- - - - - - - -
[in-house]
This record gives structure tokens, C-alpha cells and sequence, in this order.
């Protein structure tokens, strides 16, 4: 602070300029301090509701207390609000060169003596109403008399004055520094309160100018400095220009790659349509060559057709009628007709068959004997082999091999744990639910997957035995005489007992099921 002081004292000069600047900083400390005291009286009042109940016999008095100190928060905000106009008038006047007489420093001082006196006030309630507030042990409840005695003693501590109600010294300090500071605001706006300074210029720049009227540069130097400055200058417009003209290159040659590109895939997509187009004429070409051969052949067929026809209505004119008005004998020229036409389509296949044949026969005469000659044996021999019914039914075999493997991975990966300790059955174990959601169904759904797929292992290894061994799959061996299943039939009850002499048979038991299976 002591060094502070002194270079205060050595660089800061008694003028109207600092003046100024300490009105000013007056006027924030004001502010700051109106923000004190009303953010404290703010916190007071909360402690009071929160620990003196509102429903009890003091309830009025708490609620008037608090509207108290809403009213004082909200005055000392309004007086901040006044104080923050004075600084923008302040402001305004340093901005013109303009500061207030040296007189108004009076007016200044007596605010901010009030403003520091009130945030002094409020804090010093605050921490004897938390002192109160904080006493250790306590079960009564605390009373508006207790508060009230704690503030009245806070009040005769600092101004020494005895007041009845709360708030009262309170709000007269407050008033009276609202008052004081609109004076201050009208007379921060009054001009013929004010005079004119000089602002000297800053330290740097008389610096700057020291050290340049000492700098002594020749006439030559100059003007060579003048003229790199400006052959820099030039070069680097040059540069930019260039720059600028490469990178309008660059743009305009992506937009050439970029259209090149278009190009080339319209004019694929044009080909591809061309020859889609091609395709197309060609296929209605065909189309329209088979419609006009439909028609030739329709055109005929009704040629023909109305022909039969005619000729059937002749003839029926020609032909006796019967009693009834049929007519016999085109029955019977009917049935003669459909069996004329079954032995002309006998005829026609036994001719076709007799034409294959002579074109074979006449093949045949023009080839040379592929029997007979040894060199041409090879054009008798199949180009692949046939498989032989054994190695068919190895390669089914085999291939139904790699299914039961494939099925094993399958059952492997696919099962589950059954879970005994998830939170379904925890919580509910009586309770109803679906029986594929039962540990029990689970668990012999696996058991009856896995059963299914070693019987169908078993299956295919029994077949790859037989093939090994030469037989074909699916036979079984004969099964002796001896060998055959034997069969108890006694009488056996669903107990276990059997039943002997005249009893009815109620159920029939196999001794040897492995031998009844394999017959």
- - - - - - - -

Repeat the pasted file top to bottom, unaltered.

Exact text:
[in-house]
This record gives structure tokens, C-alpha cells and sequence, in this order.
């Protein structure tokens, strides 16, 4: 602070300029301090509701207390609000060169003596109403008399004055520094309160100018400095220009790659349509060559057709009628007709068959004997082999091999744990639910997957035995005489007992099921 002081004292000069600047900083400390005291009286009042109940016999008095100190928060905000106009008038006047007489420093001082006196006030309630507030042990409840005695003693501590109600010294300090500071605001706006300074210029720049009227540069130097400055200058417009003209290159040659590109895939997509187009004429070409051969052949067929026809209505004119008005004998020229036409389509296949044949026969005469000659044996021999019914039914075999493997991975990966300790059955174990959601169904759904797929292992290894061994799959061996299943039939009850002499048979038991299976 002591060094502070002194270079205060050595660089800061008694003028109207600092003046100024300490009105000013007056006027924030004001502010700051109106923000004190009303953010404290703010916190007071909360402690009071929160620990003196509102429903009890003091309830009025708490609620008037608090509207108290809403009213004082909200005055000392309004007086901040006044104080923050004075600084923008302040402001305004340093901005013109303009500061207030040296007189108004009076007016200044007596605010901010009030403003520091009130945030002094409020804090010093605050921490004897938390002192109160904080006493250790306590079960009564605390009373508006207790508060009230704690503030009245806070009040005769600092101004020494005895007041009845709360708030009262309170709000007269407050008033009276609202008052004081609109004076201050009208007379921060009054001009013929004010005079004119000089602002000297800053330290740097008389610096700057020291050290340049000492700098002594020749006439030559100059003007060579003048003229790199400006052959820099030039070069680097040059540069930019260039720059600028490469990178309008660059743009305009992506937009050439970029259209090149278009190009080339319209004019694929044009080909591809061309020859889609091609395709197309060609296929209605065909189309329209088979419609006009439909028609030739329709055109005929009704040629023909109305022909039969005619000729059937002749003839029926020609032909006796019967009693009834049929007519016999085109029955019977009917049935003669459909069996004329079954032995002309006998005829026609036994001719076709007799034409294959002579074109074979006449093949045949023009080839040379592929029997007979040894060199041409090879054009008798199949180009692949046939498989032989054994190695068919190895390669089914085999291939139904790699299914039961494939099925094993399958059952492997696919099962589950059954879970005994998830939170379904925890919580509910009586309770109803679906029986594929039962540990029990689970668990012999696996058991009856896995059963299914070693019987169908078993299956295919029994077949790859037989093939090994030469037989074909699916036979079984004969099964002796001896060998055959034997069969108890006694009488056996669903107990276990059997039943002997005249009893009815109620159920029939196999001794040897492995031998009844394999017959």